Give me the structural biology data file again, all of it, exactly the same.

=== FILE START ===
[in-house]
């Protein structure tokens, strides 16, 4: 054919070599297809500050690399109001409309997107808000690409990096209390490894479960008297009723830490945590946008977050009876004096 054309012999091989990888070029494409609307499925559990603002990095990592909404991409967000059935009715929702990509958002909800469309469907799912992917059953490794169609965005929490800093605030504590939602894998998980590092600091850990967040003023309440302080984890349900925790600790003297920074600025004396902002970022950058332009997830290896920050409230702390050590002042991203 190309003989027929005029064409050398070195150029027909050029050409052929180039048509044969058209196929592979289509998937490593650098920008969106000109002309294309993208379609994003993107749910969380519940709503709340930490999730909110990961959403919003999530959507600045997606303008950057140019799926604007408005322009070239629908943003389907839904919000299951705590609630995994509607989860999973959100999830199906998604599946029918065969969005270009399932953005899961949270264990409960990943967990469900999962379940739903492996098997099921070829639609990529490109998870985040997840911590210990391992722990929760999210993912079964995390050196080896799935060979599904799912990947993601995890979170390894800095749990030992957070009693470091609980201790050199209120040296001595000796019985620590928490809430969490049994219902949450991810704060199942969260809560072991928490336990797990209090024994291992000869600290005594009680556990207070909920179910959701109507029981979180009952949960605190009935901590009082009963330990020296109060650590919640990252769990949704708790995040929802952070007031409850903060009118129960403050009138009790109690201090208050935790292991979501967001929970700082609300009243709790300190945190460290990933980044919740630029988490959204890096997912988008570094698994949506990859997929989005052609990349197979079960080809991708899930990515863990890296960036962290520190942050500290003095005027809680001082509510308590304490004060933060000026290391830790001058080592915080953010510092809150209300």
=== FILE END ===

[in-house]
């Protein structure tokens, strides 16, 4: 054919070599297809500050690399109001409309997107808000690409990096209390490894479960008297009723830490945590946008977050009876004096 054309012999091989990888070029494409609307499925559990603002990095990592909404991409967000059935009715929702990509958002909800469309469907799912992917059953490794169609965005929490800093605030504590939602894998998980590092600091850990967040003023309440302080984890349900925790600790003297920074600025004396902002970022950058332009997830290896920050409230702390050590002042991203 190309003989027929005029064409050398070195150029027909050029050409052929180039048509044969058209196929592979289509998937490593650098920008969106000109002309294309993208379609994003993107749910969380519940709503709340930490999730909110990961959403919003999530959507600045997606303008950057140019799926604007408005322009070239629908943003389907839904919000299951705590609630995994509607989860999973959100999830199906998604599946029918065969969005270009399932953005899961949270264990409960990943967990469900999962379940739903492996098997099921070829639609990529490109998870985040997840911590210990391992722990929760999210993912079964995390050196080896799935060979599904799912990947993601995890979170390894800095749990030992957070009693470091609980201790050199209120040296001595000796019985620590928490809430969490049994219902949450991810704060199942969260809560072991928490336990797990209090024994291992000869600290005594009680556990207070909920179910959701109507029981979180009952949960605190009935901590009082009963330990020296109060650590919640990252769990949704708790995040929802952070007031409850903060009118129960403050009138009790109690201090208050935790292991979501967001929970700082609300009243709790300190945190460290990933980044919740630029988490959204890096997912988008570094698994949506990859997929989005052609990349197979079960080809991708899930990515863990890296960036962290520190942050500290003095005027809680001082509510308590304490004060933060000026290391830790001058080592915080953010510092809150209300």